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Business view on the Article 50 letter

Today, the Prime Minister triggered Article 50 of the Lisbon Treaty with a letter to European Council President Donald Tusk. This act was the formal step required to begin the UK’s exit from the European Union. This note should help businesses understand the key issues of economic interest in the letter.

The CBI believes that the tone of the letter was positive, as the Prime Minister was sincere on values we share with Europe, and on the importance of a deal that works for both sides. It lays out a number of principles for the negotiation which business supports – including on Ireland, parallel negotiations, and the need for the agreement to be deep and comprehensive. However, businesses will see there is still some way to go on a number of crucial details, including on citizens’ rights, the mechanisms for securing a smooth exit and on the rules which companies will be operating under.

A constructive tone at the start of the negotiations

The CBI has been working closely with our sister federations in Europe to understand their views. Since the Prime Minister’s first speech on the UK’s negotiating position at Lancaster House, many European business leaders and policymakers have emphasised the importance of tone in these negotiations. Brexit is an emotional issue, as well as an economic one, for businesses and policy makers in Europe. The language in the Article 50 letter that expressed the UK’s desire to “remain committed partners and allies to our friends across the continent”, and that the decision on June 23rd “was no rejection of the values we share as fellow Europeans” will therefore be appreciated.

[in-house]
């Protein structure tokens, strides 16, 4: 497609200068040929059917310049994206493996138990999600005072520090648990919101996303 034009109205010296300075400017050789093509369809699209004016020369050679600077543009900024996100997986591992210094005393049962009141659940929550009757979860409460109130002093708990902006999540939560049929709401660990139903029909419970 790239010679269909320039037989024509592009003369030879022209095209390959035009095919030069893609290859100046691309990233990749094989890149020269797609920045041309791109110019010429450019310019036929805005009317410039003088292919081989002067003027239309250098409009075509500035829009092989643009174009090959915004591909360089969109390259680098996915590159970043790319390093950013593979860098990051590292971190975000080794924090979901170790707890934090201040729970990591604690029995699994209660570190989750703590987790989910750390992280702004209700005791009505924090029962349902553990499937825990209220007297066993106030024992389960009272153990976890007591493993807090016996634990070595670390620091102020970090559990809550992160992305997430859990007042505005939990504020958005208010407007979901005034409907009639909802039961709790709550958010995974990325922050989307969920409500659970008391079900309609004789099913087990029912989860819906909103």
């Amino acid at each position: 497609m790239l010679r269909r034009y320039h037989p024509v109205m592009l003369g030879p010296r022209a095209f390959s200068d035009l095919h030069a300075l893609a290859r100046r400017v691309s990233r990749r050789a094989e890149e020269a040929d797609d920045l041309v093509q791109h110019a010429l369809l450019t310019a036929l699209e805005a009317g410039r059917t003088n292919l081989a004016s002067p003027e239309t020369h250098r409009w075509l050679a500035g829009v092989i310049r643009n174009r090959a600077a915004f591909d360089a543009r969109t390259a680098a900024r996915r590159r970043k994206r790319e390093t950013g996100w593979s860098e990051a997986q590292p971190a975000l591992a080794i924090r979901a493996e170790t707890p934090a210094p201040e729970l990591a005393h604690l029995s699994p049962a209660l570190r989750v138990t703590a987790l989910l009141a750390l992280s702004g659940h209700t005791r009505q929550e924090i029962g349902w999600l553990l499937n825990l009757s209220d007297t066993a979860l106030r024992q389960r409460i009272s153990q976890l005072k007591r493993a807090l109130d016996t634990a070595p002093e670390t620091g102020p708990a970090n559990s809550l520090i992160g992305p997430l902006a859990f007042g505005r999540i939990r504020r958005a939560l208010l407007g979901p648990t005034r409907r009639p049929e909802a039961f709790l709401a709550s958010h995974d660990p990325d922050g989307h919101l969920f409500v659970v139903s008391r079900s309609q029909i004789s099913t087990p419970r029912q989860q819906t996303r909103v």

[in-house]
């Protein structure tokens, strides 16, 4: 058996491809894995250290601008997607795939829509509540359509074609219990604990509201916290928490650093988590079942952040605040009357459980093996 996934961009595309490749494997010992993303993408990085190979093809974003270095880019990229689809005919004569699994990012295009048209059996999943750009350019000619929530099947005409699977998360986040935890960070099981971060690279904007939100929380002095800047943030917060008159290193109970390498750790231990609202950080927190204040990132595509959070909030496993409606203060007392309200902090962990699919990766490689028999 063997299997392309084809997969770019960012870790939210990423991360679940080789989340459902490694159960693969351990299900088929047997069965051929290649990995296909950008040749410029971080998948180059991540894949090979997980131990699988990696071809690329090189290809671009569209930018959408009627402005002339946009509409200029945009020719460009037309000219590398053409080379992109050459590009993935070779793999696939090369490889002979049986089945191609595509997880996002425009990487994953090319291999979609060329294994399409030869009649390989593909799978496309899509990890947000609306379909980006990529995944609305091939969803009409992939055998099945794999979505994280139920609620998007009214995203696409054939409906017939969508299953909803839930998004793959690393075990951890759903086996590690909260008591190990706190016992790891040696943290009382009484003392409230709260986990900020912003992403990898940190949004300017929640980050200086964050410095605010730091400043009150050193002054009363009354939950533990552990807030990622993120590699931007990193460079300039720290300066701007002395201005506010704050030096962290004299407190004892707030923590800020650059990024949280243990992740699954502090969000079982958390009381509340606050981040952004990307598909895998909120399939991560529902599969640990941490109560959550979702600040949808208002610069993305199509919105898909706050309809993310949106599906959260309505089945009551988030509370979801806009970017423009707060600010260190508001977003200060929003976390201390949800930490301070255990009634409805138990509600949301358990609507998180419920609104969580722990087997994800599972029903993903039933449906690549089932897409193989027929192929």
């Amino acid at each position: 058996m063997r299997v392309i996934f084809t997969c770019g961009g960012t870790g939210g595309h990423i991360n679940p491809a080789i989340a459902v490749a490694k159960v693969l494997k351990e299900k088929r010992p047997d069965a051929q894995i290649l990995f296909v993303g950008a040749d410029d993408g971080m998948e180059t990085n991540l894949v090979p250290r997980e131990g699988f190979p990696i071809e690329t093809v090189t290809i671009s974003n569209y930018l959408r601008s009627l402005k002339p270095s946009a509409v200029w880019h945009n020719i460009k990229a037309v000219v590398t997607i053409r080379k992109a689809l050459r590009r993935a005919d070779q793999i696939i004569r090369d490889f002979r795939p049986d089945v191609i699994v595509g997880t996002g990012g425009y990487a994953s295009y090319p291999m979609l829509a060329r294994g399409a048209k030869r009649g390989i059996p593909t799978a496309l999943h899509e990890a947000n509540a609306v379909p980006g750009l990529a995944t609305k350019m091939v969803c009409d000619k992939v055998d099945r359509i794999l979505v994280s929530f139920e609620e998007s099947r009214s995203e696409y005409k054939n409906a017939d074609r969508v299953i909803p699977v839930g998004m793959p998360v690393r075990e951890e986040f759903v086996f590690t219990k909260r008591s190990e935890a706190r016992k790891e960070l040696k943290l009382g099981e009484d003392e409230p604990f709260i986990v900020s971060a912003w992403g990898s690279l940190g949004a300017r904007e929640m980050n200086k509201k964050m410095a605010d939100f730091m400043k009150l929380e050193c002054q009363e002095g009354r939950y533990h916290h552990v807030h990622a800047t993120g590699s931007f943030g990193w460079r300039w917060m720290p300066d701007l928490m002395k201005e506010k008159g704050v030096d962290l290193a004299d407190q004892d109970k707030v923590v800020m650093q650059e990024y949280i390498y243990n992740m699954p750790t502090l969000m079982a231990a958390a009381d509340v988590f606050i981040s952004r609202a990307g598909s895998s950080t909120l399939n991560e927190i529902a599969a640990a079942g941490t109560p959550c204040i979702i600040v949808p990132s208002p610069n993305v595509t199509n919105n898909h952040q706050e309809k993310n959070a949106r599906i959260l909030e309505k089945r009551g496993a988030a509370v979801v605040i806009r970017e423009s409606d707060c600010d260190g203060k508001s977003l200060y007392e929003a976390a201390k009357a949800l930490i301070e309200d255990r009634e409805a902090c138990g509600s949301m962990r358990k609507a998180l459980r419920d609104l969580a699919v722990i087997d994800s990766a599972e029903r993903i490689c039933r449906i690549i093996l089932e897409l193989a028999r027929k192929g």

Additionally, while the Prime Minister’s first speech on the UK’s negotiating position at Lancaster House tried to deliver messages to three audiences – Leave voters and the devolved nation governments, as well as our European partners – this letter was much more focused on the other side of the negotiating table. Instead of focusing on the consequences of a “no deal” scenario for European countries or the opportunities for trade deals with countries outside Europe, the Article 50 letter spoke about the objectives that the UK and the EU share. This is a constructive and positive approach, which should set us on the right foot. The CBI will continue to remind policymakers on both sides of the Channel that this trade deal is about more than tariffs and quotas, but about the framework for our long-term relationship with our closest partner. 

Much for business to welcome in the UK’s proposed principles for our new relationship

One of the 7 principles set out in the Article 50 letter focused exclusively on the relationship between Britain, Northern Ireland and the Republic of Ireland. The CBI has been working hard to highlight that barriers to integration between Britain, Northern Ireland and the Republic of Ireland must be avoided. The UK and the EU will need to work closely together to follow through on this now, but its inclusion in the letter is a positive step.